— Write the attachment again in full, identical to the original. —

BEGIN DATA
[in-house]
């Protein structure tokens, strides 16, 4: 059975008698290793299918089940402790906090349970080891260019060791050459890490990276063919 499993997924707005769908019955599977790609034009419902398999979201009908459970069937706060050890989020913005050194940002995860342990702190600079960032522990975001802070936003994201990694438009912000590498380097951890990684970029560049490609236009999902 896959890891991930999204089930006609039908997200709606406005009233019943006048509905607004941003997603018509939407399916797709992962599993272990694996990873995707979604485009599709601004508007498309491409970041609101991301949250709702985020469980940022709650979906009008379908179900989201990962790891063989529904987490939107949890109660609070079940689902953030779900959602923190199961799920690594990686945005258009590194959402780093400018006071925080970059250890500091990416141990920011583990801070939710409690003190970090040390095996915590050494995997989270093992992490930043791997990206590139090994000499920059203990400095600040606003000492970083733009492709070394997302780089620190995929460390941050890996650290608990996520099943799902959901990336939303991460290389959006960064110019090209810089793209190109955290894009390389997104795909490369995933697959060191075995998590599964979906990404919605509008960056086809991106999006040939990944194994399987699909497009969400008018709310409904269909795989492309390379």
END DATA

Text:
[in-house]
């Protein structure tokens, strides 16, 4: 059975008698290793299918089940402790906090349970080891260019060791050459890490990276063919 499993997924707005769908019955599977790609034009419902398999979201009908459970069937706060050890989020913005050194940002995860342990702190600079960032522990975001802070936003994201990694438009912000590498380097951890990684970029560049490609236009999902 896959890891991930999204089930006609039908997200709606406005009233019943006048509905607004941003997603018509939407399916797709992962599993272990694996990873995707979604485009599709601004508007498309491409970041609101991301949250709702985020469980940022709650979906009008379908179900989201990962790891063989529904987490939107949890109660609070079940689902953030779900959602923190199961799920690594990686945005258009590194959402780093400018006071925080970059250890500091990416141990920011583990801070939710409690003190970090040390095996915590050494995997989270093992992490930043791997990206590139090994000499920059203990400095600040606003000492970083733009492709070394997302780089620190995929460390941050890996650290608990996520099943799902959901990336939303991460290389959006960064110019090209810089793209190109955290894009390389997104795909490369995933697959060191075995998590599964979906990404919605509008960056086809991106999006040939990944194994399987699909497009969400008018709310409904269909795989492309390379």